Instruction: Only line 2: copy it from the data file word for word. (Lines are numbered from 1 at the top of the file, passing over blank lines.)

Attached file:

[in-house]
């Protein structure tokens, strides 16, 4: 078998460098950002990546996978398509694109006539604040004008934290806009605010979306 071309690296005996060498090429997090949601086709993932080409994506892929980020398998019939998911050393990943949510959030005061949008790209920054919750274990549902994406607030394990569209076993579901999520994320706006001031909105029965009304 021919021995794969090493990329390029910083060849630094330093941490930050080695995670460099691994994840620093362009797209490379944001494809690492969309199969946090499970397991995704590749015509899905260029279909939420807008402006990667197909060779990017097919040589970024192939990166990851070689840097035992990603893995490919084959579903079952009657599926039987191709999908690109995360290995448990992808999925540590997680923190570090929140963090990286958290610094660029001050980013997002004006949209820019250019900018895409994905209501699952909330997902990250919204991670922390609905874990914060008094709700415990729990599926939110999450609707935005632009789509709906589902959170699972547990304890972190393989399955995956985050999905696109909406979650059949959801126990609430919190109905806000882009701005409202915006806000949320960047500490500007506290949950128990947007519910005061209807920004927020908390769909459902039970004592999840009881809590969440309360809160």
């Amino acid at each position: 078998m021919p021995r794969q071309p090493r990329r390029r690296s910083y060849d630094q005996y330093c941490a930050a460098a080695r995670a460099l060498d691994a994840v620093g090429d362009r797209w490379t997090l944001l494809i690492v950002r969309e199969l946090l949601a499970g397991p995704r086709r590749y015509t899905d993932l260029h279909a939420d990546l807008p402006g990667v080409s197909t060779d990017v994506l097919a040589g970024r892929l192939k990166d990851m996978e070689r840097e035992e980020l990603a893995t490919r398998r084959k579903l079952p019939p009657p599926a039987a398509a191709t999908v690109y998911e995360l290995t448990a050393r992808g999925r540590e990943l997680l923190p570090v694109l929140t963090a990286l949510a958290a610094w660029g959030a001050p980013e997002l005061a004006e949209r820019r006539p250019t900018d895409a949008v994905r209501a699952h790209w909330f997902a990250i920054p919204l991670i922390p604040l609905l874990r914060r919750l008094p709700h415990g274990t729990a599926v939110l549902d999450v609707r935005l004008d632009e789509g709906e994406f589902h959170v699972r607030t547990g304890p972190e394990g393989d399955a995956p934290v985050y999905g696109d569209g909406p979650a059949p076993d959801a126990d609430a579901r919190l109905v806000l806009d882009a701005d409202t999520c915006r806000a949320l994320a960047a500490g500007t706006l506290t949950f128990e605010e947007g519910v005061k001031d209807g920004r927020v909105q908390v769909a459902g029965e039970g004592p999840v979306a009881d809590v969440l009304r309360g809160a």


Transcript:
């Protein structure tokens, strides 16, 4: 078998460098950002990546996978398509694109006539604040004008934290806009605010979306 071309690296005996060498090429997090949601086709993932080409994506892929980020398998019939998911050393990943949510959030005061949008790209920054919750274990549902994406607030394990569209076993579901999520994320706006001031909105029965009304 021919021995794969090493990329390029910083060849630094330093941490930050080695995670460099691994994840620093362009797209490379944001494809690492969309199969946090499970397991995704590749015509899905260029279909939420807008402006990667197909060779990017097919040589970024192939990166990851070689840097035992990603893995490919084959579903079952009657599926039987191709999908690109995360290995448990992808999925540590997680923190570090929140963090990286958290610094660029001050980013997002004006949209820019250019900018895409994905209501699952909330997902990250919204991670922390609905874990914060008094709700415990729990599926939110999450609707935005632009789509709906589902959170699972547990304890972190393989399955995956985050999905696109909406979650059949959801126990609430919190109905806000882009701005409202915006806000949320960047500490500007506290949950128990947007519910005061209807920004927020908390769909459902039970004592999840009881809590969440309360809160």